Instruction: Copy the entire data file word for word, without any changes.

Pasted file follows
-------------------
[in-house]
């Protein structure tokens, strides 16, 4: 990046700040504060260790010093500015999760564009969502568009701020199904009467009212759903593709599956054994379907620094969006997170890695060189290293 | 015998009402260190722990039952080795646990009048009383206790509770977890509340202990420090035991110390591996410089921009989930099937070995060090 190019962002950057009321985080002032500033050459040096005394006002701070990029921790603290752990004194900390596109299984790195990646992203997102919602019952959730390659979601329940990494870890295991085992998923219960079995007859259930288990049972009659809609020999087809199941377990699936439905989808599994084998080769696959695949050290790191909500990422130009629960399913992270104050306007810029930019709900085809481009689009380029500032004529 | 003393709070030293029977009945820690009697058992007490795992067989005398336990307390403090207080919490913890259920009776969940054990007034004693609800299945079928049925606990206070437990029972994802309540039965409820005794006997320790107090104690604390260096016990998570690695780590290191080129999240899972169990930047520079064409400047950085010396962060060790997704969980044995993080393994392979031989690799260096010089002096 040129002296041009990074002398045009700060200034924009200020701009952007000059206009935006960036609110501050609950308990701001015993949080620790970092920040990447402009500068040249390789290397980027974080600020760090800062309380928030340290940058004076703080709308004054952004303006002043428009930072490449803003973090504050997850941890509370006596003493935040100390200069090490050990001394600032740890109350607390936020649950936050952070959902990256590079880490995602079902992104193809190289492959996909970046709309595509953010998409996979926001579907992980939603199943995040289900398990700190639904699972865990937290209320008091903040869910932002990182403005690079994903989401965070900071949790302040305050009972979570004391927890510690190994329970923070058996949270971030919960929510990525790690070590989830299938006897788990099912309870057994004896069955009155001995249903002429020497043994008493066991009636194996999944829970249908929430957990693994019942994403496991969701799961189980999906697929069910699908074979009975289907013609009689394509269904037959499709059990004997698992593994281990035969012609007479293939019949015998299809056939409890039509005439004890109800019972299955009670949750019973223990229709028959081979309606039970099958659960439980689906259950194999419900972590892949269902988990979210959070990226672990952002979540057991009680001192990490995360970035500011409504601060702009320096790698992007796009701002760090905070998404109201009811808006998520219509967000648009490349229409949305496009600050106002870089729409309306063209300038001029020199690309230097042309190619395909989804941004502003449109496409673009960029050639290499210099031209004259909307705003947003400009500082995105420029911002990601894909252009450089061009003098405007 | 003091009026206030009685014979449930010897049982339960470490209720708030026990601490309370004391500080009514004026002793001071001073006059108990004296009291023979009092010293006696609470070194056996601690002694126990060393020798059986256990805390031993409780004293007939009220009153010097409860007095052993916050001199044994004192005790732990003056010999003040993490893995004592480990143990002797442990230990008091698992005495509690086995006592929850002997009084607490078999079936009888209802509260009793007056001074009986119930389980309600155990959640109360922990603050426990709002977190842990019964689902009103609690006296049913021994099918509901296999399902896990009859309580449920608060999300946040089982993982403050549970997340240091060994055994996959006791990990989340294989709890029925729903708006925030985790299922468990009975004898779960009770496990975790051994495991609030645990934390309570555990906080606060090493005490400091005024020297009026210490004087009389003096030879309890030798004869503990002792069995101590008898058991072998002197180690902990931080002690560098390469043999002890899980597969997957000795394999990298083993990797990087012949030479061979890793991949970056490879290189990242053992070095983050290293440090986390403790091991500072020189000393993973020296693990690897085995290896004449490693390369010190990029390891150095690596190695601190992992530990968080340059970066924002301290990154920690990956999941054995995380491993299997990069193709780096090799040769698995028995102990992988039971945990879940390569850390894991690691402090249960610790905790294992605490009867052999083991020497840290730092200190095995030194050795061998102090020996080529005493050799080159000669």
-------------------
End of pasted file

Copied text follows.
[in-house]
């Protein structure tokens, strides 16, 4: 990046700040504060260790010093500015999760564009969502568009701020199904009467009212759903593709599956054994379907620094969006997170890695060189290293 | 015998009402260190722990039952080795646990009048009383206790509770977890509340202990420090035991110390591996410089921009989930099937070995060090 190019962002950057009321985080002032500033050459040096005394006002701070990029921790603290752990004194900390596109299984790195990646992203997102919602019952959730390659979601329940990494870890295991085992998923219960079995007859259930288990049972009659809609020999087809199941377990699936439905989808599994084998080769696959695949050290790191909500990422130009629960399913992270104050306007810029930019709900085809481009689009380029500032004529 | 003393709070030293029977009945820690009697058992007490795992067989005398336990307390403090207080919490913890259920009776969940054990007034004693609800299945079928049925606990206070437990029972994802309540039965409820005794006997320790107090104690604390260096016990998570690695780590290191080129999240899972169990930047520079064409400047950085010396962060060790997704969980044995993080393994392979031989690799260096010089002096 040129002296041009990074002398045009700060200034924009200020701009952007000059206009935006960036609110501050609950308990701001015993949080620790970092920040990447402009500068040249390789290397980027974080600020760090800062309380928030340290940058004076703080709308004054952004303006002043428009930072490449803003973090504050997850941890509370006596003493935040100390200069090490050990001394600032740890109350607390936020649950936050952070959902990256590079880490995602079902992104193809190289492959996909970046709309595509953010998409996979926001579907992980939603199943995040289900398990700190639904699972865990937290209320008091903040869910932002990182403005690079994903989401965070900071949790302040305050009972979570004391927890510690190994329970923070058996949270971030919960929510990525790690070590989830299938006897788990099912309870057994004896069955009155001995249903002429020497043994008493066991009636194996999944829970249908929430957990693994019942994403496991969701799961189980999906697929069910699908074979009975289907013609009689394509269904037959499709059990004997698992593994281990035969012609007479293939019949015998299809056939409890039509005439004890109800019972299955009670949750019973223990229709028959081979309606039970099958659960439980689906259950194999419900972590892949269902988990979210959070990226672990952002979540057991009680001192990490995360970035500011409504601060702009320096790698992007796009701002760090905070998404109201009811808006998520219509967000648009490349229409949305496009600050106002870089729409309306063209300038001029020199690309230097042309190619395909989804941004502003449109496409673009960029050639290499210099031209004259909307705003947003400009500082995105420029911002990601894909252009450089061009003098405007 | 003091009026206030009685014979449930010897049982339960470490209720708030026990601490309370004391500080009514004026002793001071001073006059108990004296009291023979009092010293006696609470070194056996601690002694126990060393020798059986256990805390031993409780004293007939009220009153010097409860007095052993916050001199044994004192005790732990003056010999003040993490893995004592480990143990002797442990230990008091698992005495509690086995006592929850002997009084607490078999079936009888209802509260009793007056001074009986119930389980309600155990959640109360922990603050426990709002977190842990019964689902009103609690006296049913021994099918509901296999399902896990009859309580449920608060999300946040089982993982403050549970997340240091060994055994996959006791990990989340294989709890029925729903708006925030985790299922468990009975004898779960009770496990975790051994495991609030645990934390309570555990906080606060090493005490400091005024020297009026210490004087009389003096030879309890030798004869503990002792069995101590008898058991072998002197180690902990931080002690560098390469043999002890899980597969997957000795394999990298083993990797990087012949030479061979890793991949970056490879290189990242053992070095983050290293440090986390403790091991500072020189000393993973020296693990690897085995290896004449490693390369010190990029390891150095690596190695601190992992530990968080340059970066924002301290990154920690990956999941054995995380491993299997990069193709780096090799040769698995028995102990992988039971945990879940390569850390894991690691402090249960610790905790294992605490009867052999083991020497840290730092200190095995030194050795061998102090020996080529005493050799080159000669």